New York City launches fintech challenge for underbanked residents


New York City launched a new challenge on Monday, asking developers and technologists to submit their best ideas to ensure that the city’s unbanked residents can participate in the economy.

The “NYC[x] Moonshot: Financial Inclusion Challenge,” is hosted by the Mayor’s Office of the Chief Technology Officer as part of the city’s “Moonshot” challenge series, which has been seeking innovations for various public issues — access to mental health resources, cybersecurity for small businesses and 5G solutions — since 2018.

In this iteration of the challenge, officials are looking for financial technology breakthroughs to help the 1 million New York City households that either have no bank account or limited access to financial services, according to the city, which has a higher than average unbanked and underbanked rate. In the Bronx, 49.2% of households are underbanked and the neighborhood has a low ratio of banks or credit unions to pawn shops or check cashers, according to the city government.

The city encouraged competition applicants — including fintech companies, community groups and individuals — to collaborate with community organizations on their ideas. They can submit proposals to one of two categories: an “implementation-ready” track or an “idea-stage” track for submissions that require more refining.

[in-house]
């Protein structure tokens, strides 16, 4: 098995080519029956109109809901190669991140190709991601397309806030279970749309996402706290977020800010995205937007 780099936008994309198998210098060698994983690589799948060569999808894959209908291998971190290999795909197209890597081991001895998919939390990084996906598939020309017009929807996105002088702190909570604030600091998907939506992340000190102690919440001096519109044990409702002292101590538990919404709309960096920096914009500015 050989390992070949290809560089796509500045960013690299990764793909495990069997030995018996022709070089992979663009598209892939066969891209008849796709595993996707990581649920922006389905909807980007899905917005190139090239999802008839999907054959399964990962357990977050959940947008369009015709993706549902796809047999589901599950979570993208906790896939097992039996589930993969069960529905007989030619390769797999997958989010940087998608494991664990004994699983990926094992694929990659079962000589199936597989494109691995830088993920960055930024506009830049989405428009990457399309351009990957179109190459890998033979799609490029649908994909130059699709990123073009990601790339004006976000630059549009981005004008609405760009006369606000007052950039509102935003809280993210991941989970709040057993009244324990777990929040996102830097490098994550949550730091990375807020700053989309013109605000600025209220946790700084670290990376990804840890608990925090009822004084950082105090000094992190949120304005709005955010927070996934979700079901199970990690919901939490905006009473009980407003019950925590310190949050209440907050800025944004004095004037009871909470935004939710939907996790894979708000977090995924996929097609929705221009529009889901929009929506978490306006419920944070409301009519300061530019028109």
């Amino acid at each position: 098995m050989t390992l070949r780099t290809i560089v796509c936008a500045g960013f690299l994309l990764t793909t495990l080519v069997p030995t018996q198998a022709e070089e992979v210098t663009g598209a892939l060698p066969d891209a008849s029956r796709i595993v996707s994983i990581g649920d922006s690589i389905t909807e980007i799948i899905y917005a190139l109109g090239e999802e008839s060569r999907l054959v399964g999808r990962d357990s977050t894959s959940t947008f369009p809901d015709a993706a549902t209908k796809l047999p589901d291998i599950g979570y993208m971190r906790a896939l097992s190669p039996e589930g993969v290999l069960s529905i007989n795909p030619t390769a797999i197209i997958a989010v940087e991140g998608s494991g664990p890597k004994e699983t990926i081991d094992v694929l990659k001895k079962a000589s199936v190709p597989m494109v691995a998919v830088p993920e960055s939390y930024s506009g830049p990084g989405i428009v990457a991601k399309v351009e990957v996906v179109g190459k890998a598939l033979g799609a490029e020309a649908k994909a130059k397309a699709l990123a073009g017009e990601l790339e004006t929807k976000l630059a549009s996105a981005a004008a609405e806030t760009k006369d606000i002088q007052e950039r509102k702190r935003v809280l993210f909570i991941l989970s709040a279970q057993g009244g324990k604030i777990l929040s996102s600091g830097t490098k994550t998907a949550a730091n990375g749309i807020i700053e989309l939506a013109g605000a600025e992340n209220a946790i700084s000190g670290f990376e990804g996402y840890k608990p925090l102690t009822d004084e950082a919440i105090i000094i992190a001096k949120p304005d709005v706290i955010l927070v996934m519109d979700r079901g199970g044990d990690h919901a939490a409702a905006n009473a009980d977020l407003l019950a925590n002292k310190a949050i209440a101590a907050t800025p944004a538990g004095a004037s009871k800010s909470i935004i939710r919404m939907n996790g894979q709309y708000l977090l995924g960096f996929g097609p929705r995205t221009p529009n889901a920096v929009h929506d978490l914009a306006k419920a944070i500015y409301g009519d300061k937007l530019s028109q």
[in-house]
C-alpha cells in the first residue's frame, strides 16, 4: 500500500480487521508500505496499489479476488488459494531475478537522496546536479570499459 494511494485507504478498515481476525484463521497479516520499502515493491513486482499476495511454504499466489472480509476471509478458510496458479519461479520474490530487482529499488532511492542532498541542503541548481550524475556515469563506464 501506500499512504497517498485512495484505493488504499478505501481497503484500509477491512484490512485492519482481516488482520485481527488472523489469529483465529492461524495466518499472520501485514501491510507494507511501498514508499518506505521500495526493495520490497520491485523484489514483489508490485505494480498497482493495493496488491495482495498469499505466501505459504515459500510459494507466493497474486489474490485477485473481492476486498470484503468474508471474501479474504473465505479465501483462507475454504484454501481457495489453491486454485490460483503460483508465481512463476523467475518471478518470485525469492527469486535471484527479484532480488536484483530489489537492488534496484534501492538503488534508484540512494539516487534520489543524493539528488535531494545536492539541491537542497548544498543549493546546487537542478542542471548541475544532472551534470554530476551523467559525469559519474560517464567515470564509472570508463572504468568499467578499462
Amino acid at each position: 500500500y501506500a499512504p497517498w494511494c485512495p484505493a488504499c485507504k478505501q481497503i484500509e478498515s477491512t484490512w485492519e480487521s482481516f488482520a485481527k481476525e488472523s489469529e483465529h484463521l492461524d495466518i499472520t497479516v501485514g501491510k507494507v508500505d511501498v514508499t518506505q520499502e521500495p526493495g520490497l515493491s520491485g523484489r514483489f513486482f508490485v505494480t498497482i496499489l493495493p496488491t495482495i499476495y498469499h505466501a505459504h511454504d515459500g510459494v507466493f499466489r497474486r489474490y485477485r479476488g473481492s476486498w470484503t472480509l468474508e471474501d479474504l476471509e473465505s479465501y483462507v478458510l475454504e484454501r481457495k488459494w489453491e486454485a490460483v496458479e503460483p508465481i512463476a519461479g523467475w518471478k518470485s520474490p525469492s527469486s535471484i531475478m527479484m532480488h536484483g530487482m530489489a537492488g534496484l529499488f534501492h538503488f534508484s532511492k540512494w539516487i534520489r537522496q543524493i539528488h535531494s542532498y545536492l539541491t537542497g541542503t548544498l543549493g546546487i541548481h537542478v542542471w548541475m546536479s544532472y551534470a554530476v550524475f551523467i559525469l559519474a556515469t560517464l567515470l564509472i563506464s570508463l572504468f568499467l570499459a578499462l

“Too many people have been left out of the financial system for too long. This disparity means that financial transactions such as cashing a check or sending money to loved ones often end up costing more for those who can least afford it,” New York City CTO John Paul Farmer said in a press release. “The NYC[x] Moonshot: Financial Inclusion Challenge will highlight new and better options for people who are unbanked or underbanked today. As more and more New Yorkers get connected, digital technologies become available and new business models become viable, making it possible to build community wealth and empower New Yorkers in need.”

The city said proposals should strive to increase residents’ incomes, financial literacy, ownership of financial assets and access to bank accounts and financial services. Those outcomes were defined by MOCTO and the other city agencies, including the Department of Consumer and Worker Protection and the Department of Small Business Services. Applicants can submit their proposals until August 30, and winners of the “implementation-stage” category can win up to $20,000, while “idea-stage” winners can take home $5,000. Winners will are set to be announced this fall.